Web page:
Birmingham Case Study- Jake Bartholomew (Structure of Birmingham PG158-159…
Birmingham Case Study- Jake Bartholomew
Site of Birmingham PG158
Birmingham is on a dry point Site where as Jane is a
Birmingham developed industries e.g. Jewellery because it only required a small amount of raw materials which was important as it didn't have canals to transport materials until much later.
1830's- Canals and railways allowed Birmingham to expand and connect to other parts of the UK
Migration Pg. 161
Why do people leave the UK
The main reason is climate and the most popular destination is Australia
Why do people move to the UK
Higher paid jobs in UK than many other countries e,g, Poland
Birmingham has a high migrant population and so migrants often go to join friends/family in the city
Fleeing from conflict e.g. Syria
Impacts on Birmigham
Different ethnic groups often concentrate in different parts of the city e.g. Sparkbrook
Services develop to support these groups e.g. shops/religious facilities
People want to live close to friends and family
3.Areas were an ethnic group is the majority will have less discrimination as the because they are less of a minority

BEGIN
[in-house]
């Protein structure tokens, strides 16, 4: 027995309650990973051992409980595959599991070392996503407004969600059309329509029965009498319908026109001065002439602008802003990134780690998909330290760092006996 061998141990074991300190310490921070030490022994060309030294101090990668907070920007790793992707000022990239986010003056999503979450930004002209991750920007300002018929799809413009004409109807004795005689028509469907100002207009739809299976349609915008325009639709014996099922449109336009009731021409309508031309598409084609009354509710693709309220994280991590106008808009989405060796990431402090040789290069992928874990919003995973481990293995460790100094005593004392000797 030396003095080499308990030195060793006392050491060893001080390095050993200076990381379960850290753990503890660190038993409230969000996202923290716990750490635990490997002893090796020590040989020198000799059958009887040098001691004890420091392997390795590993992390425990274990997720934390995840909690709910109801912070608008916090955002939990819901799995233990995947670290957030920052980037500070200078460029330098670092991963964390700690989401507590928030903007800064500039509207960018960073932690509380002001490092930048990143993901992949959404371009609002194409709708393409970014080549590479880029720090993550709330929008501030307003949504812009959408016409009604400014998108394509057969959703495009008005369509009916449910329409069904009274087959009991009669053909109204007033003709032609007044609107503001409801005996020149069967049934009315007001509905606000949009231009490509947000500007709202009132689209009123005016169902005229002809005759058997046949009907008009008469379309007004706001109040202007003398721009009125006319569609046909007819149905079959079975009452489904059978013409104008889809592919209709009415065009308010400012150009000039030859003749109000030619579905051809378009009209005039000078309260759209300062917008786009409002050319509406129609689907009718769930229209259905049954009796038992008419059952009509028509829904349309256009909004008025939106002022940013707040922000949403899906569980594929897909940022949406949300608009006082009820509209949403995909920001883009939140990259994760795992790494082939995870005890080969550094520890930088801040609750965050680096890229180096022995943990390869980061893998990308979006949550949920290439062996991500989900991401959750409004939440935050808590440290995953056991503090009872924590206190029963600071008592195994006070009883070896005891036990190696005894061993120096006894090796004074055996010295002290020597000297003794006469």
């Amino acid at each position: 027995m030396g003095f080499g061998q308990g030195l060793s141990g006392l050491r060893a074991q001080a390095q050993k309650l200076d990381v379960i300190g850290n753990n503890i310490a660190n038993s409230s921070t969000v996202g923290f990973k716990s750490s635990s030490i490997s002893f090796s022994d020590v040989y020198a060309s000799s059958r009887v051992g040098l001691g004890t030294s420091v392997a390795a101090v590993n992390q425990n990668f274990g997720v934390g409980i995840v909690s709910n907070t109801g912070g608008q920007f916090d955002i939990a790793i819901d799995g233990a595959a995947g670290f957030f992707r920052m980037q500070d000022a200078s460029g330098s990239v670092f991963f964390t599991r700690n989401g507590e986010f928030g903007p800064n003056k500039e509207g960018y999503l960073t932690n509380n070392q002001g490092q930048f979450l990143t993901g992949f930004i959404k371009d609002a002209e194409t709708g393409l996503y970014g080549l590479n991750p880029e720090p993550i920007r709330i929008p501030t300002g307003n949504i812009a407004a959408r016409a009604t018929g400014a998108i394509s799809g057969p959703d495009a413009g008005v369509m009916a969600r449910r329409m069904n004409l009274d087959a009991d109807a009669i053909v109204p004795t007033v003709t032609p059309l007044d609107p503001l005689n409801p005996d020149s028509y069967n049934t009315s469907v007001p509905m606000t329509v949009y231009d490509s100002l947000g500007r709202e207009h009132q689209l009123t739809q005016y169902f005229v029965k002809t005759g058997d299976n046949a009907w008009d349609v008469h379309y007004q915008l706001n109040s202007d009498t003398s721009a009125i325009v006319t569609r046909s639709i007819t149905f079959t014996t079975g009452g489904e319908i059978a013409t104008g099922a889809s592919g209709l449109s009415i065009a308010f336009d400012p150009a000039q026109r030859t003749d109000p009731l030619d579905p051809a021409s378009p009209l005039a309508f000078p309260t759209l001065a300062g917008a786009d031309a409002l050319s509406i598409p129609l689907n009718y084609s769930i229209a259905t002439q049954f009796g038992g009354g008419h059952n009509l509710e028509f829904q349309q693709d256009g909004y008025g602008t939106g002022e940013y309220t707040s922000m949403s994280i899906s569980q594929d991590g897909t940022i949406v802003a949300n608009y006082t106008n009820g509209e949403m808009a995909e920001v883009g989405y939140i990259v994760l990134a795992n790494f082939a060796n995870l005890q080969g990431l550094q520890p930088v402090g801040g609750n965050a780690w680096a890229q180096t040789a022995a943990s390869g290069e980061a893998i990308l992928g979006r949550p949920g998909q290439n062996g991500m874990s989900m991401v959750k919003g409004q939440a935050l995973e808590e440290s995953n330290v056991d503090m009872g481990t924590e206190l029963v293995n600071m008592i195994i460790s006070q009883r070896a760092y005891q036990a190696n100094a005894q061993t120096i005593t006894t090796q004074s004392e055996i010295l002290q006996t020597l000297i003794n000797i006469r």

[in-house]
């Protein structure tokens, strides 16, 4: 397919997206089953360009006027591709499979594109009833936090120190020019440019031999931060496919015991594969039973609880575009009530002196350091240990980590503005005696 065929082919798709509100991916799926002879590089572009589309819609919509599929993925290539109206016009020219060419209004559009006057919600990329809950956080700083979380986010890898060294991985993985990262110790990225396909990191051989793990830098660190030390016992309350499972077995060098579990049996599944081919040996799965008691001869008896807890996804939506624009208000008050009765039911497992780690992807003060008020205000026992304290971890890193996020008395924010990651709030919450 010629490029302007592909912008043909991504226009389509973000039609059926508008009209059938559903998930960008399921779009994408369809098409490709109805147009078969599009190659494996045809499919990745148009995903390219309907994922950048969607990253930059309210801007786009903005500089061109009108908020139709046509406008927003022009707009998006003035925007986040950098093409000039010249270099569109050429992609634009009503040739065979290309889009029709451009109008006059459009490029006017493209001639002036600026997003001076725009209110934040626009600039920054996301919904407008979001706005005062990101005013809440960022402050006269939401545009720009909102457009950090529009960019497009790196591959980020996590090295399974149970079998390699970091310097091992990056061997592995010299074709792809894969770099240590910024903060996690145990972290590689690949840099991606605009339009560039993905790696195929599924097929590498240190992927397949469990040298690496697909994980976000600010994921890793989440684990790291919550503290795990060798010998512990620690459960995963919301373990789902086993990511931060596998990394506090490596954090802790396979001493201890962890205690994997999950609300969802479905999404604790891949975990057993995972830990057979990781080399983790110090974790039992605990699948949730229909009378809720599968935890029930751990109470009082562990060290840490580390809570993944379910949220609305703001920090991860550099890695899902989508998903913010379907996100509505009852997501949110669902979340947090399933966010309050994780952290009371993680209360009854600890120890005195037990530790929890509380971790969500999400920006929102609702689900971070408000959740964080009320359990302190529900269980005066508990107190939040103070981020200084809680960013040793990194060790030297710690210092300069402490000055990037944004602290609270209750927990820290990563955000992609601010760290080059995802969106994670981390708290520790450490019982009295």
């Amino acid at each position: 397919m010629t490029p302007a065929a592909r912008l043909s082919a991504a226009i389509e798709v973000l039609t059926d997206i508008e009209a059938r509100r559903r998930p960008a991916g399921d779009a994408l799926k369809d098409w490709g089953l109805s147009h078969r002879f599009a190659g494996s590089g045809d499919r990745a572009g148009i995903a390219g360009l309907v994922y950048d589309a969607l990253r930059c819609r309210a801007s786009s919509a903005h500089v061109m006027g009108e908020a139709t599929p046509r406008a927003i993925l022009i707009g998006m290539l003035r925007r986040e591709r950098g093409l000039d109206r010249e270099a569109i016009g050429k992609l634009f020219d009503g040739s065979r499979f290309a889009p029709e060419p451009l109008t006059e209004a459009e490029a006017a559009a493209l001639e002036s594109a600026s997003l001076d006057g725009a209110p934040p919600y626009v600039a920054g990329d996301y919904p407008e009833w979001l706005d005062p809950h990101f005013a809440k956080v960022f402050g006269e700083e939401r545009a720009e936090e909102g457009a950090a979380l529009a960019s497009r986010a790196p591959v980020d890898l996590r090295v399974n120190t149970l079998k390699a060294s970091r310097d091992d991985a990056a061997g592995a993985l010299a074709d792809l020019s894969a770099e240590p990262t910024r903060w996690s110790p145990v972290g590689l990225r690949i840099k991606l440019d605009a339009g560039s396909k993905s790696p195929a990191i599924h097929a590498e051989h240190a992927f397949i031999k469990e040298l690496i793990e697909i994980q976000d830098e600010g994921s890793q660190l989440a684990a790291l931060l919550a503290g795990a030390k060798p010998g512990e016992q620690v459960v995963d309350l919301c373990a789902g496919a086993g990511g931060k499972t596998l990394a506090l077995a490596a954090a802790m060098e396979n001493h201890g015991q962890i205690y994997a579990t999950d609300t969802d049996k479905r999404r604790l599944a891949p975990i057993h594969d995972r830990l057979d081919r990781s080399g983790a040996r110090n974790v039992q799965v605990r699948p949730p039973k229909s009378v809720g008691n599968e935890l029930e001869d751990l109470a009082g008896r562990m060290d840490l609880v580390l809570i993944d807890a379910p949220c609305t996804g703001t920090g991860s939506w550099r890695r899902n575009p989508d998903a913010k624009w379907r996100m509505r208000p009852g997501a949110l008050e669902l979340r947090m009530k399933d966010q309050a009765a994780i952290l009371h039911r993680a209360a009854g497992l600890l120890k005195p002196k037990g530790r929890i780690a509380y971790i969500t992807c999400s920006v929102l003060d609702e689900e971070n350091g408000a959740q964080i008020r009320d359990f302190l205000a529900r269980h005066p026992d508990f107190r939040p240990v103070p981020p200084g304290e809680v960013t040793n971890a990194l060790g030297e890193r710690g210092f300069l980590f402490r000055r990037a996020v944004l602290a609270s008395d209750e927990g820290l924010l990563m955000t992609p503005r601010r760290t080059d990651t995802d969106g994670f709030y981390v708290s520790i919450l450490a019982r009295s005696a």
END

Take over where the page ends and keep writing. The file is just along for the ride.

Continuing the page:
Outs a strain on healthcare series e.g. too many people for local GP's
Too many different 1st languages in schools/ not everyone speaks english
Problems with migrants understanding rubbish collections
Why do people leave Birmingham
To retire e.g. to south west such as Cornwall/ Devon for better weather and environment
Jobs- maybe more variety of jobs in other cities e.g. London
Why do people move to Birmingham
Main group is students attending university
Changes in Retailing Pg.m166-7
Until the 1970's the CBD was the most popular area for retail because it was the most accessible part of the city and had the highest footfall and so the shops did well
1979's mass car ownership started and people wanted to drive to the shops but couldn't because of the narrow roads and limited parking. Out of town shopping centres developed with free parking and undercover shops. E.g. Merry hill in Dudley developed in the rural-urban fringe because of cheap land.
1980's onwards the CBD fights back and Birmingham built the bull ring shopping centre,pedestrianised the CBD to make it more attractive to shoppers and encouraged shops to open late.
Structure of Birmingham PG158-159